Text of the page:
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The real culprit behind irrational financial decisions


In his book "Thinking, Fast and Slow," Daniel Kahneman, Nobel Prize-winning economist, has written, "you think with your body, not only with your brain."


Decisions taken by humans are affected by the biases and emotions that may distort our best rational judgment. All of our decisions are widely varied by factors like sleep, hunger, emotions, and other physiological factors. The decisions affected can be very general, like whether to talk to someone; or very complicated like a financial decision. The relationship between the financial system and emotions becomes more complex with time as the financial system evolves, but emotions don't.


Human brains are not rational computers; emotions play a vital role in this, and what controls human emotions is the hormones. Hormones guide the choices of humans and even their risk perception. Testosterone, the male hormone (found in females in minimal amount), is associated with aggressive behavior, confidence, competition, and optimism, whereas cortisol is connected with fear, risk-averse behavior.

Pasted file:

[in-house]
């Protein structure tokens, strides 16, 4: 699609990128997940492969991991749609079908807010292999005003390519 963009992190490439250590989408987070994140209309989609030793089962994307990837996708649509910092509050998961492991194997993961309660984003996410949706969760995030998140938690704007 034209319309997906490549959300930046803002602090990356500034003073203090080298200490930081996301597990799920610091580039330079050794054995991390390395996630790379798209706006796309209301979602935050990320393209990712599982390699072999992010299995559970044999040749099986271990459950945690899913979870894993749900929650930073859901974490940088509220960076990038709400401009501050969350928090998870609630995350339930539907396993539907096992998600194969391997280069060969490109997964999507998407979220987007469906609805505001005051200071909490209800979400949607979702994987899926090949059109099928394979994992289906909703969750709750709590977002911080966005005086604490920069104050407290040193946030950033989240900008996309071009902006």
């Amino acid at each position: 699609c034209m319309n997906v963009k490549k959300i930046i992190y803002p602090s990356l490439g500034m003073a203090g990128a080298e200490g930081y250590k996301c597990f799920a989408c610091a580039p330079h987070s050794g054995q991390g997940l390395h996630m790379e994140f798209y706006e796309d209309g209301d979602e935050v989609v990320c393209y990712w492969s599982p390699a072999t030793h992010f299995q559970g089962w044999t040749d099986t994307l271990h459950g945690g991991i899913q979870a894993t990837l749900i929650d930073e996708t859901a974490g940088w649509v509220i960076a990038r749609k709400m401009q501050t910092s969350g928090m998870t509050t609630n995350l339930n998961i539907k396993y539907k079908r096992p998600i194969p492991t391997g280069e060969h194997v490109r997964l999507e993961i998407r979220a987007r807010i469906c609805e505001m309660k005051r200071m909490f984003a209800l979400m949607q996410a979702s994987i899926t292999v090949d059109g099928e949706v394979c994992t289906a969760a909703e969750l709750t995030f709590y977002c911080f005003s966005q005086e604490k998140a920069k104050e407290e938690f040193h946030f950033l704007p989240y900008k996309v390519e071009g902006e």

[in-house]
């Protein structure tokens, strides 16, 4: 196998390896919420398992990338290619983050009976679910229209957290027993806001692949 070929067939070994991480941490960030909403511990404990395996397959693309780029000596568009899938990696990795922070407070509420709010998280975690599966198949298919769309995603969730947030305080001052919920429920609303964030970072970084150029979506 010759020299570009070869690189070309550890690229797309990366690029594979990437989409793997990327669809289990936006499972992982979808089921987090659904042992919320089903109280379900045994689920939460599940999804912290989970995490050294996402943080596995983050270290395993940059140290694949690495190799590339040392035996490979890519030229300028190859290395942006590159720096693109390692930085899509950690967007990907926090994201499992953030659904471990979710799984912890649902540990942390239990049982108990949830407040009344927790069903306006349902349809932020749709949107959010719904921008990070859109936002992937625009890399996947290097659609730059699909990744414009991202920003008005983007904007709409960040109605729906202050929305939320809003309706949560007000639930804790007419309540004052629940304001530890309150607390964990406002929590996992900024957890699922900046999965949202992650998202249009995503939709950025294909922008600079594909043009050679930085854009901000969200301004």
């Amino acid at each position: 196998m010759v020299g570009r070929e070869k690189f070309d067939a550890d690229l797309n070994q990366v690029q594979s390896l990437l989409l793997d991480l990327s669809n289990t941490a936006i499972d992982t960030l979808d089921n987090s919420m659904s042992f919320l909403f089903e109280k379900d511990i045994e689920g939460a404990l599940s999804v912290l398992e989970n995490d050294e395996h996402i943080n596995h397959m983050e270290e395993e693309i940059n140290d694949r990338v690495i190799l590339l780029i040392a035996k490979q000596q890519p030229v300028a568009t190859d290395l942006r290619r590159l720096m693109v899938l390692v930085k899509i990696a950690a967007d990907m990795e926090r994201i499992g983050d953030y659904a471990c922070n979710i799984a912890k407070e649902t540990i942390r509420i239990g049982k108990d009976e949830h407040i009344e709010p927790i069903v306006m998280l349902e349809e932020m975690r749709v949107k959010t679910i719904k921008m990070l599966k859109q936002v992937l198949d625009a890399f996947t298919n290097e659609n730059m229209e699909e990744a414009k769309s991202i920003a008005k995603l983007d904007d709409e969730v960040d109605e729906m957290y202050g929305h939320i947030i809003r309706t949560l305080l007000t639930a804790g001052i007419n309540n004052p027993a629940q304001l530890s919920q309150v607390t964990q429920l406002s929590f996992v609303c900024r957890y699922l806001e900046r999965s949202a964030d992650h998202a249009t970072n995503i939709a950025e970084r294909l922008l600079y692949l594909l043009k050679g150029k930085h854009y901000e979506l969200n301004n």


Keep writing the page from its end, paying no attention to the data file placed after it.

If a person has a high level of testosterone, such as in a stressful or a competitive environment, then they will have higher confidence, and they will be more optimistic. For example, a person with a high testosterone level will place a high amount of trades at a high price, even in riskier assets. High-frequency trading, which involves significant amounts of money, is done by people who are confident about their trades and have a good understanding of the market. The person should be in a proper state of mind while placing the trades. Otherwise, they may end up making risky decisions.


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